Thanks... Sweeney
Comment: #1
Posted by: James A, Sweeney
Tue Apr 15, 2014 6:15 PM
Sweeney, your BS isn't even worth reading, and I doubt if Prof Williams reads it. Take a timeout for a few months.
Comment: #2
Posted by: Derel Schrock
Wed Apr 16, 2014 6:03 PM
Hey Derel: I'm with you regarding Mr. Sweeny--almost all of the time. I usually scan his post and find his rants as mostly hyperbole--usually just to take a contrarian view for the sake of being contrarian. Remember I strongly believe in the "right of the individual to go for it in life." As I was scanning Mr. Sweeny's post, I found this time he makes quite a bright and profound case on blacks, impoverished single-parent children, criminals, and a philosophic perspective for looking at this issue deeper and with more expanse.

Now Mr. Sweeny does not address anything Professor Williams says in his post, and is off onto his own tangent. And, he turns the mirror of responsibility back on to us as society--as if society is responsible for single-parent children, or the disproportionate number of black criminals imprisoned compared to whites, and the need for "more support
from the commonwealth" (another way of saying more government entitlements and hand-outs).

Sweeny did write this: "Consider that black people actually have a greater life expectancy in prison than out, and you get a sense of the poison of poverty...Do we want to fix these people? We might need to fix ourselves...Whether in school, or in society, it is clear that poverty is such punishment that 'the threat of [further] punishment' is no greater threat...[And when this becomes so] common enough to mistake power for master can be free of slavery, so masters and slaves are both the prisoners of their system."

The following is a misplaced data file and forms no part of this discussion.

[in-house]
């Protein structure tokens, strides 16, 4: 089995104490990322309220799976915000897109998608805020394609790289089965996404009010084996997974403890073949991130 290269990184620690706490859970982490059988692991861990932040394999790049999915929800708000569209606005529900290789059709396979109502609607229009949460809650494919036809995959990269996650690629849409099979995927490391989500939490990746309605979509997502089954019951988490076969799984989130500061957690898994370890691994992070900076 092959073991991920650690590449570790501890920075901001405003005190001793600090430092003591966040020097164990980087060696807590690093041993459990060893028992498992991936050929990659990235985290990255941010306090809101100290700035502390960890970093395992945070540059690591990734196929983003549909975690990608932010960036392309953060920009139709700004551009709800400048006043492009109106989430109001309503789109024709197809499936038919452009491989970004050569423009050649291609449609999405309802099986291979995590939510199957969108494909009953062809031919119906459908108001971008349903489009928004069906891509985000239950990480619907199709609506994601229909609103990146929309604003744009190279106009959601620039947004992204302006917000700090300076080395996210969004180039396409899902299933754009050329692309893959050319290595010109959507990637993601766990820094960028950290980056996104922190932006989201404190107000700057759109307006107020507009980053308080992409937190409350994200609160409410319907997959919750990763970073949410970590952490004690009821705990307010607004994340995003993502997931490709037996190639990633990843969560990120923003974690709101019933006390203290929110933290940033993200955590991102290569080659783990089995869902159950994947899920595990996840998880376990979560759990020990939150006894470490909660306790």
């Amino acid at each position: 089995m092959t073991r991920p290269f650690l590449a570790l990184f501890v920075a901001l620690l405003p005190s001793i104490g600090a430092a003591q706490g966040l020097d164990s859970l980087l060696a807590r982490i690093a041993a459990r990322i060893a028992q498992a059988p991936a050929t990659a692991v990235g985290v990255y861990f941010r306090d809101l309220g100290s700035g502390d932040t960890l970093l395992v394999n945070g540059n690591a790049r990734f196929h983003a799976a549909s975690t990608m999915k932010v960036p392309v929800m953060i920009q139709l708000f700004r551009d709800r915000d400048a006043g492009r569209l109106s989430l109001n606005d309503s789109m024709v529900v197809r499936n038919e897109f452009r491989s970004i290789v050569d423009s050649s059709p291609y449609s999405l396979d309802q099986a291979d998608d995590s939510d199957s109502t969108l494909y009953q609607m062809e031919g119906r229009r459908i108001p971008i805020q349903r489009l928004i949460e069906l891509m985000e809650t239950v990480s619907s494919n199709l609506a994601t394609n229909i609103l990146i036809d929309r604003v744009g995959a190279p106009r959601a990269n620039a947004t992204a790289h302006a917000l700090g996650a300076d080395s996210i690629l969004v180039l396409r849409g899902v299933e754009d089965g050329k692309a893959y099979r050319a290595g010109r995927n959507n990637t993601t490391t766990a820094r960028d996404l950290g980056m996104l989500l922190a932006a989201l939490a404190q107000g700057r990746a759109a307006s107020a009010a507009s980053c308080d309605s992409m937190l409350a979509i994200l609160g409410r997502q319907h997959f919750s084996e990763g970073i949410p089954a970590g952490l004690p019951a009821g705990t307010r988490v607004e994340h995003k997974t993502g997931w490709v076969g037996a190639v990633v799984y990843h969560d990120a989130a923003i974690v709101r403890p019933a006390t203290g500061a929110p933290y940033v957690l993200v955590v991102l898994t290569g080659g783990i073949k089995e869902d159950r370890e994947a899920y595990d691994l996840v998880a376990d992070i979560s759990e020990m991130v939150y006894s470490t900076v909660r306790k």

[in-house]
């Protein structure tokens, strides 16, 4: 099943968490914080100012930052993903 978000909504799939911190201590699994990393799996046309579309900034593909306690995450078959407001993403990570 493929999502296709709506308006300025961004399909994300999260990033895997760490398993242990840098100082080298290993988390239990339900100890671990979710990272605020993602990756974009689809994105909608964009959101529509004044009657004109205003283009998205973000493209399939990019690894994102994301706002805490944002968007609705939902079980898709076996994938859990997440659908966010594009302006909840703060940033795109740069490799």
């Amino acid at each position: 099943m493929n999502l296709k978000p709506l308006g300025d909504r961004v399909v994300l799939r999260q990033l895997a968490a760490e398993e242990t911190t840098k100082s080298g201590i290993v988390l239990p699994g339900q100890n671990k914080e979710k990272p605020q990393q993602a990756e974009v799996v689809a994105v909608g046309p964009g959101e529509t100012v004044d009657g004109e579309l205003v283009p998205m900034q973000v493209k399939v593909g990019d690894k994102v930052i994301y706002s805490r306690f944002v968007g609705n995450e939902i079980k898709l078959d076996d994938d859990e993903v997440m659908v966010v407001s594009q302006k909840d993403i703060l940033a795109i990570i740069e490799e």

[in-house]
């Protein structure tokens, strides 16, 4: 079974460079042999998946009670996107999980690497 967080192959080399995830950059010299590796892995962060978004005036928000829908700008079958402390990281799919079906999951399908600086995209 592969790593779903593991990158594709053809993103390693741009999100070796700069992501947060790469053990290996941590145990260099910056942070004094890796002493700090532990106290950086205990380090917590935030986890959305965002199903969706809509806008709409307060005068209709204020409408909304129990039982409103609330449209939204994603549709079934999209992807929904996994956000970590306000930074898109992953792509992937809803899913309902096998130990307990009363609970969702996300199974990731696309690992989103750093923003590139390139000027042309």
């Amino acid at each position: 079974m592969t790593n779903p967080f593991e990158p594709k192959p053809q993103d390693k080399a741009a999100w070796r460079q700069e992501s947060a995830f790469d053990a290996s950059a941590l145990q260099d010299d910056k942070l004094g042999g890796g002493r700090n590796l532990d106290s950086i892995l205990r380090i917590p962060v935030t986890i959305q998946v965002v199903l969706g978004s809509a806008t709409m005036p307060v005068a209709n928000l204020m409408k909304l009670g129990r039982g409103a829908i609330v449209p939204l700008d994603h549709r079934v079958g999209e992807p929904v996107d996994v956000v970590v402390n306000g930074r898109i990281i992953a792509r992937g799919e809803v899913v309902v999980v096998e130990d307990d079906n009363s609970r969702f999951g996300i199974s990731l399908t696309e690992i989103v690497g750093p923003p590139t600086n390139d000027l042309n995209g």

These thoughts and words ring loud and true--irrespective of who said them. It just so happens that it was Sweeny.
I think they have value and are worth a moment of pause and contemplation.
Comment: #3
Posted by: Rick Martinez
Thu Apr 17, 2014 12:11 PM
If a survey of criminals in prison and kids needing discipline in school, I bet it would show that virtually all would be products of families on welfare. Babies having babies do not have a spouse and do not know how to bring up children or to help them in their school work. And it is all about being cool, getting high, having all the perks that working people have and not at all about the children. Welfare has destroyed the poor people's lives more than being poor and without has.
Comment: #4
Posted by: Arnold Uribe
Thu Apr 17, 2014 2:58 PM
If it's go to jail or pay a fine of 1K whose going to jail? If it's go to jail or get a good lawyer whose going to jail?
Its about the havalots and the havenots. Jails and prisons are full of white folk too. And i read that more than 50% of folk in prison have serious mental disorders and should be on psycho meds and in a mental institution which since they shut down so many mental institutions they now most all go to jail and prison.
Comment: #5
Posted by: steveM
Thu Apr 17, 2014 10:14 PM take a long while to read what you write and longer time to understand. Now i understand and it was very good points you make.
Comment: #6
Posted by: steveM
Thu Apr 17, 2014 10:17 PM